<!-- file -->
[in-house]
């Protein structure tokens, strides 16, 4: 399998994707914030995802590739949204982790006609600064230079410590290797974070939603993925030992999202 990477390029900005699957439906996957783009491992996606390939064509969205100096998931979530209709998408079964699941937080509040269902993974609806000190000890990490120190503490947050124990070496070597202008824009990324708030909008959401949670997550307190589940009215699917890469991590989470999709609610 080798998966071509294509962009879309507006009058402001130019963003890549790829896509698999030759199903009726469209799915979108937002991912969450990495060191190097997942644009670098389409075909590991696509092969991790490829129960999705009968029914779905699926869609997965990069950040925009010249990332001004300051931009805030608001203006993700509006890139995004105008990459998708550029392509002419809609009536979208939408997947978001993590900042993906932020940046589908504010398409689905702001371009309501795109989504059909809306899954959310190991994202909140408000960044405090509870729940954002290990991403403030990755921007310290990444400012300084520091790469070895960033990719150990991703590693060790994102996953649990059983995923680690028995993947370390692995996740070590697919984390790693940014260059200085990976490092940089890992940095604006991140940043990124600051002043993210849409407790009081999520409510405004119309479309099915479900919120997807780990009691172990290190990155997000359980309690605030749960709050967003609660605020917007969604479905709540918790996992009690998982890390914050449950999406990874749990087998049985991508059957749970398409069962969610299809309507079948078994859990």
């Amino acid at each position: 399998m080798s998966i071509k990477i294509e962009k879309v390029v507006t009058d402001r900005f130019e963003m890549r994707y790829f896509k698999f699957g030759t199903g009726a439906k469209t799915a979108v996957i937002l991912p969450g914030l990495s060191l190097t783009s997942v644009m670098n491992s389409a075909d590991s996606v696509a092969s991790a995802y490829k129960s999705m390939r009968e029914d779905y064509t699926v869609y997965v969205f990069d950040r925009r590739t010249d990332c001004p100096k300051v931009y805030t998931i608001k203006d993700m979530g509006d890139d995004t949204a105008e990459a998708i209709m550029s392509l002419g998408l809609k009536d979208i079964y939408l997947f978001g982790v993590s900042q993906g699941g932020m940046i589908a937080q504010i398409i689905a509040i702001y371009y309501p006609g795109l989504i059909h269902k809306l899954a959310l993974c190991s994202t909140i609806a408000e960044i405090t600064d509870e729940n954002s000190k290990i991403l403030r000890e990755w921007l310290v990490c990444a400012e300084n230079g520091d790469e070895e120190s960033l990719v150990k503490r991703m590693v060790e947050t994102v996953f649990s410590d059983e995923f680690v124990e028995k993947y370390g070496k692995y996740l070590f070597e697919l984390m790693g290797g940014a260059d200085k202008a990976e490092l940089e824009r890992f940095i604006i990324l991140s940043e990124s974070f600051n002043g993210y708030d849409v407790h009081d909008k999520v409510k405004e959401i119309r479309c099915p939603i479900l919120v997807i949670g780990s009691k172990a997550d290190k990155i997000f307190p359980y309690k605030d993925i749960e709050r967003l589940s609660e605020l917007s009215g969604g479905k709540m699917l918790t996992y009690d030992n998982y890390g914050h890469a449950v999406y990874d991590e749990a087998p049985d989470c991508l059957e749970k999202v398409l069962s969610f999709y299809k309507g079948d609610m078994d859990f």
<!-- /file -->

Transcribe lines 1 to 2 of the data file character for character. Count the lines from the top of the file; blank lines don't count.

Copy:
[in-house]
């Protein structure tokens, strides 16, 4: 399998994707914030995802590739949204982790006609600064230079410590290797974070939603993925030992999202 990477390029900005699957439906996957783009491992996606390939064509969205100096998931979530209709998408079964699941937080509040269902993974609806000190000890990490120190503490947050124990070496070597202008824009990324708030909008959401949670997550307190589940009215699917890469991590989470999709609610 080798998966071509294509962009879309507006009058402001130019963003890549790829896509698999030759199903009726469209799915979108937002991912969450990495060191190097997942644009670098389409075909590991696509092969991790490829129960999705009968029914779905699926869609997965990069950040925009010249990332001004300051931009805030608001203006993700509006890139995004105008990459998708550029392509002419809609009536979208939408997947978001993590900042993906932020940046589908504010398409689905702001371009309501795109989504059909809306899954959310190991994202909140408000960044405090509870729940954002290990991403403030990755921007310290990444400012300084520091790469070895960033990719150990991703590693060790994102996953649990059983995923680690028995993947370390692995996740070590697919984390790693940014260059200085990976490092940089890992940095604006991140940043990124600051002043993210849409407790009081999520409510405004119309479309099915479900919120997807780990009691172990290190990155997000359980309690605030749960709050967003609660605020917007969604479905709540918790996992009690998982890390914050449950999406990874749990087998049985991508059957749970398409069962969610299809309507079948078994859990």